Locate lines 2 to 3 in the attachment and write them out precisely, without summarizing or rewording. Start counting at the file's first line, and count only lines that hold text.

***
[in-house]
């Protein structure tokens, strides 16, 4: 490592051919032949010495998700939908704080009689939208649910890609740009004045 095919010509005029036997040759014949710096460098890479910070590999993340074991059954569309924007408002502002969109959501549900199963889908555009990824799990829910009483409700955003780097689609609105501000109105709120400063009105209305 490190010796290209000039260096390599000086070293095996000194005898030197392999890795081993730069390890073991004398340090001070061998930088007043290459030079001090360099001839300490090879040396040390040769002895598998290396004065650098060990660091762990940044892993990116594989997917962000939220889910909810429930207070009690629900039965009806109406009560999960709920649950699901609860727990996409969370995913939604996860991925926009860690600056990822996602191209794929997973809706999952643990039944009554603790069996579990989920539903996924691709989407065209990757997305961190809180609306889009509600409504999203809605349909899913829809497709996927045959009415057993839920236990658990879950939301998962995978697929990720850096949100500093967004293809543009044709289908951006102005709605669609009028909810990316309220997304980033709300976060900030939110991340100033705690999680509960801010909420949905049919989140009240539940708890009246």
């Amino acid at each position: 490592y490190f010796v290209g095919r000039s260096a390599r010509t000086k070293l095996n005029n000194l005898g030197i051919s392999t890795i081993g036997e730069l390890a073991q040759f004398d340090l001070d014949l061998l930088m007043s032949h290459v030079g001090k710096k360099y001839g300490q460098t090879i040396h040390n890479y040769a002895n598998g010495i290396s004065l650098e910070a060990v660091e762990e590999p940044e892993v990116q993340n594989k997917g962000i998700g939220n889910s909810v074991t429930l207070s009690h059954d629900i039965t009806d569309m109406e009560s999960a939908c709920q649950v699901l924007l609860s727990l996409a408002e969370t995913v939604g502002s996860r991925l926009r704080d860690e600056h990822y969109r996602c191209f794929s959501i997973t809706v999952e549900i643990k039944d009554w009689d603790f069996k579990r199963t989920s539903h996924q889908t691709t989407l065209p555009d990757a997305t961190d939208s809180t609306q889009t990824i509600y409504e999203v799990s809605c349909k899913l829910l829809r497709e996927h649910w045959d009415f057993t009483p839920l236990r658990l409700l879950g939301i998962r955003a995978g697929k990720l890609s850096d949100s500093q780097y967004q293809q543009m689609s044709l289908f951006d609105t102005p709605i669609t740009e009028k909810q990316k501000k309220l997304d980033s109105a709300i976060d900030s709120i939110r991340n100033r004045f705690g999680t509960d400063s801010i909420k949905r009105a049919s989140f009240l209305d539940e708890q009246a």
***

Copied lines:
């Protein structure tokens, strides 16, 4: 490592051919032949010495998700939908704080009689939208649910890609740009004045 095919010509005029036997040759014949710096460098890479910070590999993340074991059954569309924007408002502002969109959501549900199963889908555009990824799990829910009483409700955003780097689609609105501000109105709120400063009105209305 490190010796290209000039260096390599000086070293095996000194005898030197392999890795081993730069390890073991004398340090001070061998930088007043290459030079001090360099001839300490090879040396040390040769002895598998290396004065650098060990660091762990940044892993990116594989997917962000939220889910909810429930207070009690629900039965009806109406009560999960709920649950699901609860727990996409969370995913939604996860991925926009860690600056990822996602191209794929997973809706999952643990039944009554603790069996579990989920539903996924691709989407065209990757997305961190809180609306889009509600409504999203809605349909899913829809497709996927045959009415057993839920236990658990879950939301998962995978697929990720850096949100500093967004293809543009044709289908951006102005709605669609009028909810990316309220997304980033709300976060900030939110991340100033705690999680509960801010909420949905049919989140009240539940708890009246």
């Amino acid at each position: 490592y490190f010796v290209g095919r000039s260096a390599r010509t000086k070293l095996n005029n000194l005898g030197i051919s392999t890795i081993g036997e730069l390890a073991q040759f004398d340090l001070d014949l061998l930088m007043s032949h290459v030079g001090k710096k360099y001839g300490q460098t090879i040396h040390n890479y040769a002895n598998g010495i290396s004065l650098e910070a060990v660091e762990e590999p940044e892993v990116q993340n594989k997917g962000i998700g939220n889910s909810v074991t429930l207070s009690h059954d629900i039965t009806d569309m109406e009560s999960a939908c709920q649950v699901l924007l609860s727990l996409a408002e969370t995913v939604g502002s996860r991925l926009r704080d860690e600056h990822y969109r996602c191209f794929s959501i997973t809706v999952e549900i643990k039944d009554w009689d603790f069996k579990r199963t989920s539903h996924q889908t691709t989407l065209p555009d990757a997305t961190d939208s809180t609306q889009t990824i509600y409504e999203v799990s809605c349909k899913l829910l829809r497709e996927h649910w045959d009415f057993t009483p839920l236990r658990l409700l879950g939301i998962r955003a995978g697929k990720l890609s850096d949100s500093q780097y967004q293809q543009m689609s044709l289908f951006d609105t102005p709605i669609t740009e009028k909810q990316k501000k309220l997304d980033s109105a709300i976060d900030s709120i939110r991340n100033r004045f705690g999680t509960d400063s801010i909420k949905r009105a049919s989140f009240l209305d539940e708890q009246a």